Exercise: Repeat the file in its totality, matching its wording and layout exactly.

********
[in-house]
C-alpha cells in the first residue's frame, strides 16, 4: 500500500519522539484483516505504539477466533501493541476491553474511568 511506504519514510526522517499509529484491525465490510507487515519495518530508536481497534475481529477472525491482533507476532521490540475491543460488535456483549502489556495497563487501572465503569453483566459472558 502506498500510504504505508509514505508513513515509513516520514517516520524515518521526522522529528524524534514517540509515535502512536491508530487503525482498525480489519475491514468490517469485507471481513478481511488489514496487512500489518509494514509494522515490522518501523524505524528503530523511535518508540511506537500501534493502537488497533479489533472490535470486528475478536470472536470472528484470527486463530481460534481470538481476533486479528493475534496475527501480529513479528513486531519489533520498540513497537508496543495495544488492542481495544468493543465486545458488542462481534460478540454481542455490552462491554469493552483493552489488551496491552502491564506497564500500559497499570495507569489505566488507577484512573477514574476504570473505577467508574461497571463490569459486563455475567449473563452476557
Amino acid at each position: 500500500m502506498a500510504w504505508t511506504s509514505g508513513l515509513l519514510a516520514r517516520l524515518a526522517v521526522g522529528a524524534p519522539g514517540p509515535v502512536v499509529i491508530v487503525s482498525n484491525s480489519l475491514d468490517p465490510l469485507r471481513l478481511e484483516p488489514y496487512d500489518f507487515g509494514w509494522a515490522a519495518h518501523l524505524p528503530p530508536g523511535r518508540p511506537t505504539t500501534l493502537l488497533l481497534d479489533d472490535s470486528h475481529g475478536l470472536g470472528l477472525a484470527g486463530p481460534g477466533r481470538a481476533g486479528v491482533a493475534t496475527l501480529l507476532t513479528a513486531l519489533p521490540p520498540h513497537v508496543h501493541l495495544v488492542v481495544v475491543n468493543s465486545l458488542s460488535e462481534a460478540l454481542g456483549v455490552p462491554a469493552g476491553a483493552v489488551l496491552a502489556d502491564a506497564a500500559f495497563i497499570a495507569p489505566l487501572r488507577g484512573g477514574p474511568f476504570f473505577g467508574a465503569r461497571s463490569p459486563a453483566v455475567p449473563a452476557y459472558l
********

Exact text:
[in-house]
C-alpha cells in the first residue's frame, strides 16, 4: 500500500519522539484483516505504539477466533501493541476491553474511568 511506504519514510526522517499509529484491525465490510507487515519495518530508536481497534475481529477472525491482533507476532521490540475491543460488535456483549502489556495497563487501572465503569453483566459472558 502506498500510504504505508509514505508513513515509513516520514517516520524515518521526522522529528524524534514517540509515535502512536491508530487503525482498525480489519475491514468490517469485507471481513478481511488489514496487512500489518509494514509494522515490522518501523524505524528503530523511535518508540511506537500501534493502537488497533479489533472490535470486528475478536470472536470472528484470527486463530481460534481470538481476533486479528493475534496475527501480529513479528513486531519489533520498540513497537508496543495495544488492542481495544468493543465486545458488542462481534460478540454481542455490552462491554469493552483493552489488551496491552502491564506497564500500559497499570495507569489505566488507577484512573477514574476504570473505577467508574461497571463490569459486563455475567449473563452476557
Amino acid at each position: 500500500m502506498a500510504w504505508t511506504s509514505g508513513l515509513l519514510a516520514r517516520l524515518a526522517v521526522g522529528a524524534p519522539g514517540p509515535v502512536v499509529i491508530v487503525s482498525n484491525s480489519l475491514d468490517p465490510l469485507r471481513l478481511e484483516p488489514y496487512d500489518f507487515g509494514w509494522a515490522a519495518h518501523l524505524p528503530p530508536g523511535r518508540p511506537t505504539t500501534l493502537l488497533l481497534d479489533d472490535s470486528h475481529g475478536l470472536g470472528l477472525a484470527g486463530p481460534g477466533r481470538a481476533g486479528v491482533a493475534t496475527l501480529l507476532t513479528a513486531l519489533p521490540p520498540h513497537v508496543h501493541l495495544v488492542v481495544v475491543n468493543s465486545l458488542s460488535e462481534a460478540l454481542g456483549v455490552p462491554a469493552g476491553a483493552v489488551l496491552a502489556d502491564a506497564a500500559f495497563i497499570a495507569p489505566l487501572r488507577g484512573g477514574p474511568f476504570f473505577g467508574a465503569r461497571s463490569p459486563a453483566v455475567p449473563a452476557y459472558l